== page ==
What happens in Parkinson’s disease, exactly?

What is it?

Parkinson’s disease, PD, is a neurodegenerative disorder that mainly affects the motor system (the neurons in the brain and spine that control movement). Typical symptoms include tremor, muscle stiffness, and slow movements. Many people with PD also experience neuropsychiatric symptoms, such as depression, dementia, and problems with cognitive tasks like planning and remembering.

PD is relatively common. It often has a late onset, and about 1% of people over 60 years old suffer from it.

The fact that PD is a neurodegenerative disorder means that it gets worse over time. With treatment many people can, however, continue leading quite independent lives for as much as 15 years after diagnosis. PD usually begins with motor symptoms that progress aggressively at first but more slowly later, and in the final stages of the disease, the neuropsychiatric problems become more frequent.

What causes it?

With the odd exception of a known genetic cause, in most cases of PD it is not known why the disease came about.

Head injuries and exposure to pesticides have been associated with higher levels of PD while, quite surprisingly, smoking and caffeine consumption seem to lower the risk.

What happens during it?

There is a small part in the middle of the brain called pars compacta. It doesn’t directly cause movement, but is plays an important role in the regulation of it. Pars compacta is where the largest brain damage occurs in PD. By the time the person has died, 70% of these cells can have died too.

Neurons need neurotransmitters in order to communicate with each other. Neurons act as pathways for electrical impulses. The first neuron releases neurotransmitters so that they bind to another neuron, and if there’s enough of the transmitter molecules, the impulse continues in the second neuron. Dopamine is one of these neurotransmitters, and the neurons in the pars compacta produce it. When these cells die in PD, the messages can’t get through in the way they should. With less and less dopamine, the person is less and less able to control the functions of any dopamine-dependent networks. Dopamine is widely used around the brain, which is why PD can also have a quite wide range of manifestations. It is thought, for example, that the brain continuously inhibits muscles from contracting. When a movement should be made, dopamine is released so that the inhibition of this particular motor system is removed, and it becomes free for activation. The lower levels of dopamine in PD leads the brain having to put more time and effort into overcoming the inhibition.

Our cells use glucose as energy, but they first need to transform the energy into a form they can use. That’s what mitochondria, little “cell-organs”, do. Alpha-synuclein is a protein found commonly in the brain, and it can be present in various different forms. It has recently been found that the accumulation of certain forms of alpha-synuclein in neurons is a key factor in the cell deaths associated with PD. The protein binds to another protein in mitochondria called TOM20. This isn’t good: the mitochondria can’t produce energy nearly as efficiently as they used to. On top of that, they start producing very reactive substances – and these substances damage the cell, as they will react with practically anything on their way, breaking the existing chemical structures.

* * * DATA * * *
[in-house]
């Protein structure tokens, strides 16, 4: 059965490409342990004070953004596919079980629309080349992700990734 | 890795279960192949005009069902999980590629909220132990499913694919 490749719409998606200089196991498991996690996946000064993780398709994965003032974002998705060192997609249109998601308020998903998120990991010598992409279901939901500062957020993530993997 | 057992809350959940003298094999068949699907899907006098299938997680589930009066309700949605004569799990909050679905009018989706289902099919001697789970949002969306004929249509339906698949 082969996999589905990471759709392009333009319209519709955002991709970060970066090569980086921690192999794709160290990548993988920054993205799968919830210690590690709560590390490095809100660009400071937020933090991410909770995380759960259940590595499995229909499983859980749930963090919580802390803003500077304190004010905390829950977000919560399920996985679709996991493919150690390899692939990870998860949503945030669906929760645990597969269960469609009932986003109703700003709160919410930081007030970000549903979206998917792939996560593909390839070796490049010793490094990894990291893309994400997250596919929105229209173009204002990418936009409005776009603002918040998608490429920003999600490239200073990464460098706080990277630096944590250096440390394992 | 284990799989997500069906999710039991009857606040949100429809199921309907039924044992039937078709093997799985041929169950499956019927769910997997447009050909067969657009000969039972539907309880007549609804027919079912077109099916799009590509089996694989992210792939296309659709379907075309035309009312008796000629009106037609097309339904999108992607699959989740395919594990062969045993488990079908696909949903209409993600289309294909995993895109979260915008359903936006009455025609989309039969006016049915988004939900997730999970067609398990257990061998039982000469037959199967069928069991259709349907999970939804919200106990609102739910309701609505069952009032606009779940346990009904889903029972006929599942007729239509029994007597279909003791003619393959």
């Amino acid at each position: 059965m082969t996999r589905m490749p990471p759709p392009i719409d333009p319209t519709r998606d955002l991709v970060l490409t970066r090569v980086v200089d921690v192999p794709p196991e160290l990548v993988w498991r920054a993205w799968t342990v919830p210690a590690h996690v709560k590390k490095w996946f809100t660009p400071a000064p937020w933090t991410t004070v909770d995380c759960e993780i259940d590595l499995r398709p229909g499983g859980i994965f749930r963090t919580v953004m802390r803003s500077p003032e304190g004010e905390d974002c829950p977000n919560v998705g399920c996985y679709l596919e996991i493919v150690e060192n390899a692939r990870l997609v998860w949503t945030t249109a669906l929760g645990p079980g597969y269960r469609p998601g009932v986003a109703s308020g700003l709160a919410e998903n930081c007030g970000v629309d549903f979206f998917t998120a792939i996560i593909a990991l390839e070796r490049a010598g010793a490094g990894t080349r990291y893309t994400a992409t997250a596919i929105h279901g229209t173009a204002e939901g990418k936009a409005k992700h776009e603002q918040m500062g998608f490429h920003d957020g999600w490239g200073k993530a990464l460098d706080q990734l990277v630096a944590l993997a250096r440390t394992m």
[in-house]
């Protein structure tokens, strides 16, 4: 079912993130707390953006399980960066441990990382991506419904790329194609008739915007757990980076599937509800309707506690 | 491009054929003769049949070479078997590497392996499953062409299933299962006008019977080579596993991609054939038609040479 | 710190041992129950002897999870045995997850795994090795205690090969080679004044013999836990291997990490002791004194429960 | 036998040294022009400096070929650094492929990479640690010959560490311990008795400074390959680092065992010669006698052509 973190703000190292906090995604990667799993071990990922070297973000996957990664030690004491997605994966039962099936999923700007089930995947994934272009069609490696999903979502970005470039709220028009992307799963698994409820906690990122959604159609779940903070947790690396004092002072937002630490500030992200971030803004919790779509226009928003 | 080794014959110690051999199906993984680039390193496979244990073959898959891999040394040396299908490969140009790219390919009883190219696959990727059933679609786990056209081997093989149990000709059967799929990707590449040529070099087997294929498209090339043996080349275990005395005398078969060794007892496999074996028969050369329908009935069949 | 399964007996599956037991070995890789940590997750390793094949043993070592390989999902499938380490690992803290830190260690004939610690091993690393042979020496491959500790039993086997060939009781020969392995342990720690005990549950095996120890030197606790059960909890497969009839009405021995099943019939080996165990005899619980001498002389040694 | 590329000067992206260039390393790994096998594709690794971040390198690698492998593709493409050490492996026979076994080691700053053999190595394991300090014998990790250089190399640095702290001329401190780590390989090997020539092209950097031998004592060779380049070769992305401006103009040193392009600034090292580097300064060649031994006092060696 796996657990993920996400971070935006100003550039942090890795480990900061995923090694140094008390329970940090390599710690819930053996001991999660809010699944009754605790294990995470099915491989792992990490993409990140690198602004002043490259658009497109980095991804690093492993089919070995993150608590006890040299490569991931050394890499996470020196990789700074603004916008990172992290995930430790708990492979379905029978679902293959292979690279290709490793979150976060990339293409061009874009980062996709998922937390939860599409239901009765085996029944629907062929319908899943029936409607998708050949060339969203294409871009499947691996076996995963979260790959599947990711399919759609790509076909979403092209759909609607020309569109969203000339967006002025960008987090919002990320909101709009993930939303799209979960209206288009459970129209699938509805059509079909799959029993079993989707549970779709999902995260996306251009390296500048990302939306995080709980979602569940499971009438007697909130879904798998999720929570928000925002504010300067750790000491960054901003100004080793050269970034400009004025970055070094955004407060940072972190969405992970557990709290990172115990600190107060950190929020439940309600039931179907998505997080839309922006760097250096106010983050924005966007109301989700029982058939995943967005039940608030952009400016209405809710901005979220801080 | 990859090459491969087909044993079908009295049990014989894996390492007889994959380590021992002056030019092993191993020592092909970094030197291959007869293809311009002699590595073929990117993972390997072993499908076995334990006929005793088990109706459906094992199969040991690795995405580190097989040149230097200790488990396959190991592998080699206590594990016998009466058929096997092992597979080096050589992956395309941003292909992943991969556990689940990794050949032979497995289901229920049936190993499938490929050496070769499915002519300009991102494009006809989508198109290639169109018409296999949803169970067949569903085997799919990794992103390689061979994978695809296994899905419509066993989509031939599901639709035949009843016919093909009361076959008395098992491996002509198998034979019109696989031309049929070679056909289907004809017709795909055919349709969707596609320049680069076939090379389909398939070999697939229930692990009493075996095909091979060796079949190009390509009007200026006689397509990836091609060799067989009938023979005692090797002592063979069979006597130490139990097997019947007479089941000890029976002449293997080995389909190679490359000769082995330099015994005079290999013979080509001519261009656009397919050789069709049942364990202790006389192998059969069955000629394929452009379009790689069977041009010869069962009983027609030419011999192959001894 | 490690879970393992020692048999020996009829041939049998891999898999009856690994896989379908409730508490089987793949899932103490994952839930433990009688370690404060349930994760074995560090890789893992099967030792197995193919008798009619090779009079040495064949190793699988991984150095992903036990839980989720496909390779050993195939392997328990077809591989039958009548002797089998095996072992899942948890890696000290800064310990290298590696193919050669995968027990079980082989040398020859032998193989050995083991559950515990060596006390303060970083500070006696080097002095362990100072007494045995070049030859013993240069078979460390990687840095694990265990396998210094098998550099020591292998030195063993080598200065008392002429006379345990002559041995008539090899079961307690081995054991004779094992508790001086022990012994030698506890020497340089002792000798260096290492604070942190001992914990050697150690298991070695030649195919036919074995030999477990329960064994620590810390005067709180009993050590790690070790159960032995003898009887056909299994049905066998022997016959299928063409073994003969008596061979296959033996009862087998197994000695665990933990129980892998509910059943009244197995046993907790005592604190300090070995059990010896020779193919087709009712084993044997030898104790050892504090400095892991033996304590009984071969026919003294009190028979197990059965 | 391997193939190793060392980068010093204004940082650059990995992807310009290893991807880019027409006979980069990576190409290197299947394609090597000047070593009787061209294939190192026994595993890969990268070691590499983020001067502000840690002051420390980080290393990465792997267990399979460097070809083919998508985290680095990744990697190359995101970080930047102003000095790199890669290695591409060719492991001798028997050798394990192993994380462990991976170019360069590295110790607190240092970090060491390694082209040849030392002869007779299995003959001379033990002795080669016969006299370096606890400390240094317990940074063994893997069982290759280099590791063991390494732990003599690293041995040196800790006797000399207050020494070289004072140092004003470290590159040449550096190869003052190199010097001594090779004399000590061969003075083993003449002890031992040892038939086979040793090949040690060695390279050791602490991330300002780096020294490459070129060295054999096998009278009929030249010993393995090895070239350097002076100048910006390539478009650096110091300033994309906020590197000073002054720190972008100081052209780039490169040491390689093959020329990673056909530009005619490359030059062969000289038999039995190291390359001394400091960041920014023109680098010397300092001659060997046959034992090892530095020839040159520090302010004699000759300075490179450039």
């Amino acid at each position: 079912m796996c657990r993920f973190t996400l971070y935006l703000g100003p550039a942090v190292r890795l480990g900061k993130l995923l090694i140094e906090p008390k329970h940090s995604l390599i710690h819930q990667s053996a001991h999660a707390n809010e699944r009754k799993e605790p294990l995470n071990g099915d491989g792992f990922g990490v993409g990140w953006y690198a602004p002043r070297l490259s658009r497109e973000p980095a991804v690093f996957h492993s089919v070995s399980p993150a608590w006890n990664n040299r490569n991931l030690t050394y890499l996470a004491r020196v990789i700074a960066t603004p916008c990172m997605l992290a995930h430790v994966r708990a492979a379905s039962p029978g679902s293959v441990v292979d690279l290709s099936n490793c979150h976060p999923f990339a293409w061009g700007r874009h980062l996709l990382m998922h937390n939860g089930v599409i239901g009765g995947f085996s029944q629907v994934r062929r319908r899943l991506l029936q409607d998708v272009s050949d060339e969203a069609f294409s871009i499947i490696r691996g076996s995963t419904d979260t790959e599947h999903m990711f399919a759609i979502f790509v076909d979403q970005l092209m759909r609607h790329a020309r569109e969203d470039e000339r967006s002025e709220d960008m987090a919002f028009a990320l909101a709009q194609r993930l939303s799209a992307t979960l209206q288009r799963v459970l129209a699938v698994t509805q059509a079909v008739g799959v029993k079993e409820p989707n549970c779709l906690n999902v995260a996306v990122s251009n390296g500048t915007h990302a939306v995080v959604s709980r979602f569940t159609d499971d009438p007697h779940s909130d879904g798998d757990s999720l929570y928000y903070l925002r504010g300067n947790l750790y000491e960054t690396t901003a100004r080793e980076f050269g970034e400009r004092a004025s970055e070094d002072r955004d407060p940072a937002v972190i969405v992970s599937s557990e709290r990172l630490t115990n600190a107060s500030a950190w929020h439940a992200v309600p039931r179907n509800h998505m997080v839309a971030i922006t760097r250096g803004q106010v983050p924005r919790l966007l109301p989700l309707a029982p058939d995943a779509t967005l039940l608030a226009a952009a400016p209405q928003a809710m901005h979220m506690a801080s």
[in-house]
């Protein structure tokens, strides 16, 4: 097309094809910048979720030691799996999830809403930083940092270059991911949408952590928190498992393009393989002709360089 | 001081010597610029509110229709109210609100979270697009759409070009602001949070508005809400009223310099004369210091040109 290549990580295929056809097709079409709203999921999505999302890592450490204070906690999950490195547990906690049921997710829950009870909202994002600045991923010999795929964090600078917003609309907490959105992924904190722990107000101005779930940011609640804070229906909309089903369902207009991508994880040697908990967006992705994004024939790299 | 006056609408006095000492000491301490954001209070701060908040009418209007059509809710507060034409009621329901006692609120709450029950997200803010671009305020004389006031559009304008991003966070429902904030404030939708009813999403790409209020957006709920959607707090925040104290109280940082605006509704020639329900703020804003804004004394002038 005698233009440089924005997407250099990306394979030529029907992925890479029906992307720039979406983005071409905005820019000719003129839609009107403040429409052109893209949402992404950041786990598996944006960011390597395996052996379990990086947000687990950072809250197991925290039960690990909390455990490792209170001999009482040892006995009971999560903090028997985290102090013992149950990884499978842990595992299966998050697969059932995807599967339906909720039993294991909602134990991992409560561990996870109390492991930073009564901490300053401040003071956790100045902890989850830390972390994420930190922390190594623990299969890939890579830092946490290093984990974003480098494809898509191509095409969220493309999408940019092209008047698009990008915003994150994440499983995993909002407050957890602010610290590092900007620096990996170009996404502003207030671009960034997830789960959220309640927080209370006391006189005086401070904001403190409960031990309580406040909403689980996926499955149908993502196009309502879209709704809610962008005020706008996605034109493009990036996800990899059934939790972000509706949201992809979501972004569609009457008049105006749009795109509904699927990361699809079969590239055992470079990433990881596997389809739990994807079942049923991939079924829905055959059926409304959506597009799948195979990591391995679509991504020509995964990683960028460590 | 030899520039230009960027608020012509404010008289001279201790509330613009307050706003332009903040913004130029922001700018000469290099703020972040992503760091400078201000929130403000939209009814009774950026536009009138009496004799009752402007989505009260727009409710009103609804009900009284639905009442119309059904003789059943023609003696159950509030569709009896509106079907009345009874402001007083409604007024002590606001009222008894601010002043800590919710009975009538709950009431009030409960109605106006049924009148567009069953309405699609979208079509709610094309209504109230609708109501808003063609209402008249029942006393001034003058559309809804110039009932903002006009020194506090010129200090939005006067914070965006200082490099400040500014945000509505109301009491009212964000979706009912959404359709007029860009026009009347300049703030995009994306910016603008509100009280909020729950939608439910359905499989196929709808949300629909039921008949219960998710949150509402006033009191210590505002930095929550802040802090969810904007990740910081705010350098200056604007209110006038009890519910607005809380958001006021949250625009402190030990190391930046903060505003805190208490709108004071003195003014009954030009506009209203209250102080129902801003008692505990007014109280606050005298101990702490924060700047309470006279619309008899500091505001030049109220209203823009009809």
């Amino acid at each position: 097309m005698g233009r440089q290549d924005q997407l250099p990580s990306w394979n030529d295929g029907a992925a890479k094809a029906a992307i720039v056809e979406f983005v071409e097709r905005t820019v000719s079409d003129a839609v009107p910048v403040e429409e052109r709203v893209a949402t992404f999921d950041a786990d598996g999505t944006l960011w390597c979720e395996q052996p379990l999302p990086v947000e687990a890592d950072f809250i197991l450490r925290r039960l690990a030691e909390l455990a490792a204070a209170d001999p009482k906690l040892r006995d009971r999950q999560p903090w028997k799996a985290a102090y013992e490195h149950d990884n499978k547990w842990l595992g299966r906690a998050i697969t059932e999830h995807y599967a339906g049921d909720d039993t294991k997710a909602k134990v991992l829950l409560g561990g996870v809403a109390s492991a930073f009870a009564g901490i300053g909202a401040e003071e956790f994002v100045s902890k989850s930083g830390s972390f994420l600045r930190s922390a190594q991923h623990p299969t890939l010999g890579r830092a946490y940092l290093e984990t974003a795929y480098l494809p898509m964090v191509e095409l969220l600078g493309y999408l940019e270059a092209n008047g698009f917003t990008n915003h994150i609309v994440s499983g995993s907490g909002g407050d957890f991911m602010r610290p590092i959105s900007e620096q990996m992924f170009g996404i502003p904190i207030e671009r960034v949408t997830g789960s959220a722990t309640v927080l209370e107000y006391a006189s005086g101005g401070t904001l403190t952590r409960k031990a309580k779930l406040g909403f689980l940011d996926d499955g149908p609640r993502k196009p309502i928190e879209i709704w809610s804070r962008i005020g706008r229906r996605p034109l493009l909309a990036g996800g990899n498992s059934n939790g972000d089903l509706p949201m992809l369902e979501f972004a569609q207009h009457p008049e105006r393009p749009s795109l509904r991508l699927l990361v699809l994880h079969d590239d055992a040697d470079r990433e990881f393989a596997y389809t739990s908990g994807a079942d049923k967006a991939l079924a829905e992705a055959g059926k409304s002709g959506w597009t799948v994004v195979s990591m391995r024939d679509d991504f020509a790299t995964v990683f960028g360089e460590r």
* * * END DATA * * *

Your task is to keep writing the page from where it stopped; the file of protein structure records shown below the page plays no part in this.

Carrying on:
How can it be treated? 

There is currently no cure for PD. Treatment consists of relieving the symptoms (which can immensely improve the quality of life of the patient), instead of halting or reversing the cell deaths.

Levodopa is a medication which is eventually used by almost all PD patients. It is turned into dopamine inside the brain, which obviously helps with the symptoms, as they are caused by a lack of dopamine. Other medications, as well supportive therapies such as physiotherapy, and sometimes surgery, can also be useful.

The discovery of alpha-synuclein bonding to mitochondria provides hope of effective new treatments for PD being invented in the future. While a cure might not yet be around the corner, the researchers at least now know where they need to aim at.


Sources: https://en.wikipedia.org/wiki/Parkinson%27s_disease, https://en.wikipedia.org/wiki/Pars_compacta, https://en.wikipedia.org/wiki/Alpha-synuclein#Clinical_significance, http://www.nhs.uk/Conditions/Parkinsons-disease/Pages/Treatment.aspx, https://www.atrainceu.com/course-module/2441043-143_parkinsons-module-02, http://www.parkinson.org/understanding-parkinsons/what-is-parkinsons/The-Stages-of-Parkinsons-Disease, http://stm.sciencemag.org/content/8/342/342ra78




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